Roll Your Clothes!
This idea is simply brilliant - instead of folding your clothes, roll them. This is a game changer in the sense that you won't believe how many clothes you'll be able to fit in and you'd be able to see what clothes you're bringing with you from a quick glance. Rolling your clothes will also reduce the chances of them creasing - another handy tip would be to use vacuum bags if you really want to save even more space and reduce the likelihood of creasing even more. Even though you obviously can't fold shoes, you can put socks in your shoes to keep their shape as well as save more space in your suitcase. If you have a pair of sandals or flip flops then simply place them either side of your clothes along the edges of your suitcase - you won't even know that they're there!
Try a Test Run
If your airline requires you to place your hand luggage in the overhead lockers then make sure you can actually lift your suitcase above your head. In some videos I've seen airlines asking passengers to make sure they can lift their own bag before boarding the plane - something you don't want to do when you're just about to board your flight and go on holiday. If you can't lift your luggage over your head then go back and review what's weighing down your suitcase. If you find a heavy item that's causing the problem then go ahead and see if it's worth wearing it on the way out there. The same tip applies for when you'll be dragging your suitcase around the airport as well as on the way to your accommodation. If you find it difficult to do this then it may be worth investing in a suitcase with four wheels to spread the weight of your luggage as well as making it easier to transport.
If you're travelling with a hidden disability or condition, travelling may require extra support for some. The sunflower lanyard is a symbol to which allows members of staff, either working at airports or at train stations, to recognise that they may need additional assistance during their journey. By wearing a sunflower lanyard an individual is allowed to go throughout their journey independently but has the option of knowing that members of staff are on hand throughout your journey to support them. In a sense passengers can notify staff discretly that they may have anxiety, ADHD, dementia or a visual impariement as well as any other conditions. This allows privacy for the person wearing the sunflower lanyard as they do not need to state or disclose their condition but the sunflower lanyard represents this. Members of staff are notified that people wearing a sunflower lanyard may need assistance and have been trained to recognise that a passenger may need additional help throughout the different parts of their journey.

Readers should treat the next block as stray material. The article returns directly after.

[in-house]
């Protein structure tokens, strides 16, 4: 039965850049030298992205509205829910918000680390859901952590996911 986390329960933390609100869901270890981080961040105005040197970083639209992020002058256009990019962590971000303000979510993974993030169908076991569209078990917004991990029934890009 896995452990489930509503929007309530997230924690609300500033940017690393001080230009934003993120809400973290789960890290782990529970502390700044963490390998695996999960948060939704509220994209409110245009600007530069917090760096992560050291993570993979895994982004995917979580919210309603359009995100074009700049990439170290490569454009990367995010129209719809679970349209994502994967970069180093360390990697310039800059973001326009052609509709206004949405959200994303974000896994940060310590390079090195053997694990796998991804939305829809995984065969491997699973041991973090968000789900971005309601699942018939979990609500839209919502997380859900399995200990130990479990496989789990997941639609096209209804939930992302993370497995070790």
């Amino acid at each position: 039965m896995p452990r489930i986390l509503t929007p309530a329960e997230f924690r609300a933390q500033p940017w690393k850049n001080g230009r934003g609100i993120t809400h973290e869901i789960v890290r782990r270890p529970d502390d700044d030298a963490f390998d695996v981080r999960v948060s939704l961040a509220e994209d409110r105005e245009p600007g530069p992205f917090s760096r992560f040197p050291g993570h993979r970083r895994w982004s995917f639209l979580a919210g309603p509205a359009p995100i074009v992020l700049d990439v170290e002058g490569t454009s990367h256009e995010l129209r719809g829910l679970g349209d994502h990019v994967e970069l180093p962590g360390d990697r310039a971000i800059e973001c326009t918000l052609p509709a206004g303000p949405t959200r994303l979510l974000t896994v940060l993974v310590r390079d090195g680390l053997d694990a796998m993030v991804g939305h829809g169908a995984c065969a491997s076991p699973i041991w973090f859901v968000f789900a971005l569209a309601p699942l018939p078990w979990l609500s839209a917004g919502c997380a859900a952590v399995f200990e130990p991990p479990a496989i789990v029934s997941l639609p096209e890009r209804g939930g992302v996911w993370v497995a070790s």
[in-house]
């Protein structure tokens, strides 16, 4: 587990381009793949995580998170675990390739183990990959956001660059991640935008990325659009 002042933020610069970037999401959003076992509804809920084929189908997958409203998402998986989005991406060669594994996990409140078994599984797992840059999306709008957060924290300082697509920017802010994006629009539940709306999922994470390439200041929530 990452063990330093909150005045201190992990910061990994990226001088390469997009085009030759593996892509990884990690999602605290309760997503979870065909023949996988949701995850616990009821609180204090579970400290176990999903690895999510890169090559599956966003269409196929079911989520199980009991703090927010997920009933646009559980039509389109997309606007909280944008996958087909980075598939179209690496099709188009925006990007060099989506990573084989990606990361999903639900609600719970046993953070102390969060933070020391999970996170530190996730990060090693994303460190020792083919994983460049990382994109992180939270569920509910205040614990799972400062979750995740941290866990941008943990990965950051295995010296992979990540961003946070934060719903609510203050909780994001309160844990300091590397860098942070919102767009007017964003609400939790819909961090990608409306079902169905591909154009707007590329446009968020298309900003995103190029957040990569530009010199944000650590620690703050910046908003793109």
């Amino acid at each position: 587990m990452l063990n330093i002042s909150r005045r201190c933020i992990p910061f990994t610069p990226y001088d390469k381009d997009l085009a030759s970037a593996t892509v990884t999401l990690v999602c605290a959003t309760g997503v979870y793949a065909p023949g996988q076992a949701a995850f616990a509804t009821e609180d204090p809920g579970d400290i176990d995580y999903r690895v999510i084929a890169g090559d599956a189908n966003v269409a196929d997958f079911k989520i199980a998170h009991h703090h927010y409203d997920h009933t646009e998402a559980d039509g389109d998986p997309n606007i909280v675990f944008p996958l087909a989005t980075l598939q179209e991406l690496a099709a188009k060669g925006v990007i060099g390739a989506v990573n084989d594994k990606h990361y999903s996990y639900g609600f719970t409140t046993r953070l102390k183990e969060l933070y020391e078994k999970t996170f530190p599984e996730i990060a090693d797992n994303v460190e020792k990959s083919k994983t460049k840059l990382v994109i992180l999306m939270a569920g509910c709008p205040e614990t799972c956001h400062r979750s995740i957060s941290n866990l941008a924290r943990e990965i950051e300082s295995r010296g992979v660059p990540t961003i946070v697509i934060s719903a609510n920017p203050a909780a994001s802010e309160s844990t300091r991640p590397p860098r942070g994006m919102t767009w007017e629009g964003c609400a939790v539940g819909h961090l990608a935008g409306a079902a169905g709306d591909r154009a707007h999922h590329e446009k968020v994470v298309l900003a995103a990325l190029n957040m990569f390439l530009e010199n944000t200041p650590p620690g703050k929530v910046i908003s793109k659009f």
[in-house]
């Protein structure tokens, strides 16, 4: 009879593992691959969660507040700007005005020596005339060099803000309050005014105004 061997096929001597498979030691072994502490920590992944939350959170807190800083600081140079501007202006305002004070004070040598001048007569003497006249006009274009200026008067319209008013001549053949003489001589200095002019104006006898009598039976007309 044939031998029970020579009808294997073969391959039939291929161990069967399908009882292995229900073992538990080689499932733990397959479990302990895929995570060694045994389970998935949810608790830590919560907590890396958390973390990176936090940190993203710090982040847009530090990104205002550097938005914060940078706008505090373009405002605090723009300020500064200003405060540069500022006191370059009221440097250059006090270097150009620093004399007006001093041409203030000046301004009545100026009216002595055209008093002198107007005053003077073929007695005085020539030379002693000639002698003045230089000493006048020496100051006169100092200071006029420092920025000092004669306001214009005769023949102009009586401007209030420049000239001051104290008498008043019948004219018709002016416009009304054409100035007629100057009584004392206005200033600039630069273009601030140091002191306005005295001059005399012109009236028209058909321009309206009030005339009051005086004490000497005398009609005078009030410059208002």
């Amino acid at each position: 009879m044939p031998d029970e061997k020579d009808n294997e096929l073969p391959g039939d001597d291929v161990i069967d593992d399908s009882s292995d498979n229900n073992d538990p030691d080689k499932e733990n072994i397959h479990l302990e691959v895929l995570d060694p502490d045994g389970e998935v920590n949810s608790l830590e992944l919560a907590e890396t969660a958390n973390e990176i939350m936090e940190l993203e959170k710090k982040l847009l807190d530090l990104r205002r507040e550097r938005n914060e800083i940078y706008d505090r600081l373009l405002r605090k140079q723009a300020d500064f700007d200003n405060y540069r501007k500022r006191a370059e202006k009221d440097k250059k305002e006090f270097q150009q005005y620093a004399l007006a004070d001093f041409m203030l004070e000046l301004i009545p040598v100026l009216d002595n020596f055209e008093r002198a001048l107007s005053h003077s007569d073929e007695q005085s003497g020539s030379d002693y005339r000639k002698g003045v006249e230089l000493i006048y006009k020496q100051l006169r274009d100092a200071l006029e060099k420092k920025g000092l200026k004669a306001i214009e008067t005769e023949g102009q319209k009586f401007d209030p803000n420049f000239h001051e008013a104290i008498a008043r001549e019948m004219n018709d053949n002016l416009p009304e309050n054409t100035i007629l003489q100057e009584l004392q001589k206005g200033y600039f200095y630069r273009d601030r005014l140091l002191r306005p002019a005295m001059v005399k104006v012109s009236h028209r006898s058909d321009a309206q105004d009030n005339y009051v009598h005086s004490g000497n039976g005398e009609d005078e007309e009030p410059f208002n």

The best part about the sunflower lanyard is that it's completely free and reusable, they can be used on other journeys throughout airports or train stations and even in supermarkets such as Sainsbury's. Wherever you go the sunflower has become a symbol for hidden disabilities, something that is important for passengers with hidden disabilties since they can range from being a physical condition to a mental condition that could cause distress or make a journey stressful. As I suffer from anxiety this lanyard brings me extra comfort and security knowing that if needed help members of staff would be there to assist me throughout my journey. I've had panic attacks in the airport before as well as feeling extremely anxious, with no members of staff being able to help me, but now since I have a sunflower lanyard this represents that I may need additional help throughout my journey. This simply could be redirecting me to a shorter queue through security or assistance while boarding the plane. My only problem with this sunflower lanyard is that one size does not fit all - different people may need different forms of help and assistance throughout their visit, it depends on what disability the passenger has. Additionally, in the past I have had panic attacks on flights where I've cried for two hours straight, my body was shaking and even passengers intervened to see if I was okay - no members of staff on the plane intervened at all even though they could see I was physically distressed. I wasn't wearing a sunflower lanyard at the time but I still expected some form of assistance as it made the journey a horrible experience for both me and other passengers on the plane.
How to Get a Sunflower Lanyard
There are a range of ways to get a sunflower lanyard or another object to represent hidden disabilities, you can either pick them up at the airport or have them delivered to your home address before you fly. The airports and train companies offering this lanyard currently are:
More information can be found here:
Tips and tricks for all aspects of travelling, most of which include saving money.